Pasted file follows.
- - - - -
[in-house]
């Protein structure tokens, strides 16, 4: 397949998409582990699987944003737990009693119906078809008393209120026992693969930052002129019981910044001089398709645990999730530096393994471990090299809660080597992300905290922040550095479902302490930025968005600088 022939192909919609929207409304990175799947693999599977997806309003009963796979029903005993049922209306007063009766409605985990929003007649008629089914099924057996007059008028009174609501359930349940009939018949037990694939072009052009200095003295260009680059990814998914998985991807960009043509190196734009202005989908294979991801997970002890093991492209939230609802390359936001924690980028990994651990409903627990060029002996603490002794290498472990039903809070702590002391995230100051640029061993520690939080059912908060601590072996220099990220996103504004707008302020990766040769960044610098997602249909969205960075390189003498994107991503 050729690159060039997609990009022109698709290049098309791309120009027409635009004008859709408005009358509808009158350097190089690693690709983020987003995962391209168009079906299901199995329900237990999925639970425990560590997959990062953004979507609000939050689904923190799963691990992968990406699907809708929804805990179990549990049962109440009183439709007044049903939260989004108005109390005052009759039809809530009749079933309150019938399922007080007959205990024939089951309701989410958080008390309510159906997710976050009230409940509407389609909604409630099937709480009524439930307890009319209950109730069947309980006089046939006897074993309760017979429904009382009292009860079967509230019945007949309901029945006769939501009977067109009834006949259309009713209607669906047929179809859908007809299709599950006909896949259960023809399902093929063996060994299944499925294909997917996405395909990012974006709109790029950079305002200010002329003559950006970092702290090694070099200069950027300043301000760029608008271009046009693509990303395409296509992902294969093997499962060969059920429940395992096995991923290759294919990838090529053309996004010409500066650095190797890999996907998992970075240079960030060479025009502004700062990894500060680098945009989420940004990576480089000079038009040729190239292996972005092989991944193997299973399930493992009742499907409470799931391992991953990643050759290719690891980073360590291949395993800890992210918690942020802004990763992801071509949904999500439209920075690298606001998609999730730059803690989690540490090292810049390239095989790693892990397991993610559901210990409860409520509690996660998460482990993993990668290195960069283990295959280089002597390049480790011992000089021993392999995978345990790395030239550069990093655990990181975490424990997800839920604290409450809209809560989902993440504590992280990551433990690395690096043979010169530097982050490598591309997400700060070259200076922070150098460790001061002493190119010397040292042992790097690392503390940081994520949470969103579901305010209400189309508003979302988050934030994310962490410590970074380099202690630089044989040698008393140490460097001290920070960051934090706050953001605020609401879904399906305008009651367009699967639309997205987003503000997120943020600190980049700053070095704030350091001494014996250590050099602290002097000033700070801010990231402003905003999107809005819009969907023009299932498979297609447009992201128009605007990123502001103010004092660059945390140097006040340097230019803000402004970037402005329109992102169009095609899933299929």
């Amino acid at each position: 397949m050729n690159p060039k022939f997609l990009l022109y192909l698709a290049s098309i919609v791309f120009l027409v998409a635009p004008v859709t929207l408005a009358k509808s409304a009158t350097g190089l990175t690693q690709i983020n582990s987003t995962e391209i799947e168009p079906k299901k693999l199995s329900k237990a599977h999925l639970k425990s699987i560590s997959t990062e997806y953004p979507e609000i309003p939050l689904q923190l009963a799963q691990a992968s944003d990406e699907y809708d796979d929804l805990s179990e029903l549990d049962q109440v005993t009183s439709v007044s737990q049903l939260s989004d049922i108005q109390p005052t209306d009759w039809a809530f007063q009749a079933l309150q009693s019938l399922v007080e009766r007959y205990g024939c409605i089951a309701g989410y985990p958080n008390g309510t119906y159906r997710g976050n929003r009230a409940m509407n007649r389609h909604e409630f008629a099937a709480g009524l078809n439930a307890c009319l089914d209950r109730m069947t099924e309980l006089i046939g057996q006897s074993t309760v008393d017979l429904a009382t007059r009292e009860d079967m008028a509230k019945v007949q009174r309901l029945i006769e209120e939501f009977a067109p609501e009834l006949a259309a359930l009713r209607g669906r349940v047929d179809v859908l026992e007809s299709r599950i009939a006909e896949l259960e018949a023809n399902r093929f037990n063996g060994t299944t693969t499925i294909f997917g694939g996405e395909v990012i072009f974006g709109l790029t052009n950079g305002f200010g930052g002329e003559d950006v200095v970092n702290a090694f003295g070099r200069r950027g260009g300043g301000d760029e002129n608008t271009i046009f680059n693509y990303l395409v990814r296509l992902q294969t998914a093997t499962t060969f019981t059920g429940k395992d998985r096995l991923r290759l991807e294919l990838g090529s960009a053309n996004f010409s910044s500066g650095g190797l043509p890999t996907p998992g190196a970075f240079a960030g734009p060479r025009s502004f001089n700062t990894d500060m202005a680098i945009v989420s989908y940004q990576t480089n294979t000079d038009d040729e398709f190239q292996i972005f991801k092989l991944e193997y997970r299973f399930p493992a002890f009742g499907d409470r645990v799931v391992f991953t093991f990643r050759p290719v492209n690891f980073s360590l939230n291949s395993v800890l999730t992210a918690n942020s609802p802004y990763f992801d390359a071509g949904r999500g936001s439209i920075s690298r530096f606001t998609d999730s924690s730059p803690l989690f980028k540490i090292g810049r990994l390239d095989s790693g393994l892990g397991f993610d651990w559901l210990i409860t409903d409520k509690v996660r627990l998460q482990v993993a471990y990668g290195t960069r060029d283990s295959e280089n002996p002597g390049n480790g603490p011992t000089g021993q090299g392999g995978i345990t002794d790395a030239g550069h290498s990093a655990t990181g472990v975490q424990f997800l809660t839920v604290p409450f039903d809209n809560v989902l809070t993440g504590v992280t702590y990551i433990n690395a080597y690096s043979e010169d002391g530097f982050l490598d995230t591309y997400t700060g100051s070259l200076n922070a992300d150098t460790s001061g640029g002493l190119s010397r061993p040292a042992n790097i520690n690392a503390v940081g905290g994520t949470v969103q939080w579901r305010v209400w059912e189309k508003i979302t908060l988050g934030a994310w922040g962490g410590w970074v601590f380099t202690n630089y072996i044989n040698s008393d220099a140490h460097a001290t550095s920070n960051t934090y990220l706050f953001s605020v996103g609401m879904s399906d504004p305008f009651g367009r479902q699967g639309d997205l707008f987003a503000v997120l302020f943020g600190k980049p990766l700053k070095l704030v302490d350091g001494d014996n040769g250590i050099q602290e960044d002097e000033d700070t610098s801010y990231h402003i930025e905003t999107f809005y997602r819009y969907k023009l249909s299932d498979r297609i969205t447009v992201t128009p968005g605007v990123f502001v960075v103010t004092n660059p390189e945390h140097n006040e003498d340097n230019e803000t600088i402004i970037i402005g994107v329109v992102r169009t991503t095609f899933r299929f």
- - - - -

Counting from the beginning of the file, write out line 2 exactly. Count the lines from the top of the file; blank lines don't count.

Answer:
């Protein structure tokens, strides 16, 4: 397949998409582990699987944003737990009693119906078809008393209120026992693969930052002129019981910044001089398709645990999730530096393994471990090299809660080597992300905290922040550095479902302490930025968005600088 022939192909919609929207409304990175799947693999599977997806309003009963796979029903005993049922209306007063009766409605985990929003007649008629089914099924057996007059008028009174609501359930349940009939018949037990694939072009052009200095003295260009680059990814998914998985991807960009043509190196734009202005989908294979991801997970002890093991492209939230609802390359936001924690980028990994651990409903627990060029002996603490002794290498472990039903809070702590002391995230100051640029061993520690939080059912908060601590072996220099990220996103504004707008302020990766040769960044610098997602249909969205960075390189003498994107991503 050729690159060039997609990009022109698709290049098309791309120009027409635009004008859709408005009358509808009158350097190089690693690709983020987003995962391209168009079906299901199995329900237990999925639970425990560590997959990062953004979507609000939050689904923190799963691990992968990406699907809708929804805990179990549990049962109440009183439709007044049903939260989004108005109390005052009759039809809530009749079933309150019938399922007080007959205990024939089951309701989410958080008390309510159906997710976050009230409940509407389609909604409630099937709480009524439930307890009319209950109730069947309980006089046939006897074993309760017979429904009382009292009860079967509230019945007949309901029945006769939501009977067109009834006949259309009713209607669906047929179809859908007809299709599950006909896949259960023809399902093929063996060994299944499925294909997917996405395909990012974006709109790029950079305002200010002329003559950006970092702290090694070099200069950027300043301000760029608008271009046009693509990303395409296509992902294969093997499962060969059920429940395992096995991923290759294919990838090529053309996004010409500066650095190797890999996907998992970075240079960030060479025009502004700062990894500060680098945009989420940004990576480089000079038009040729190239292996972005092989991944193997299973399930493992009742499907409470799931391992991953990643050759290719690891980073360590291949395993800890992210918690942020802004990763992801071509949904999500439209920075690298606001998609999730730059803690989690540490090292810049390239095989790693892990397991993610559901210990409860409520509690996660998460482990993993990668290195960069283990295959280089002597390049480790011992000089021993392999995978345990790395030239550069990093655990990181975490424990997800839920604290409450809209809560989902993440504590992280990551433990690395690096043979010169530097982050490598591309997400700060070259200076922070150098460790001061002493190119010397040292042992790097690392503390940081994520949470969103579901305010209400189309508003979302988050934030994310962490410590970074380099202690630089044989040698008393140490460097001290920070960051934090706050953001605020609401879904399906305008009651367009699967639309997205987003503000997120943020600190980049700053070095704030350091001494014996250590050099602290002097000033700070801010990231402003905003999107809005819009969907023009299932498979297609447009992201128009605007990123502001103010004092660059945390140097006040340097230019803000402004970037402005329109992102169009095609899933299929």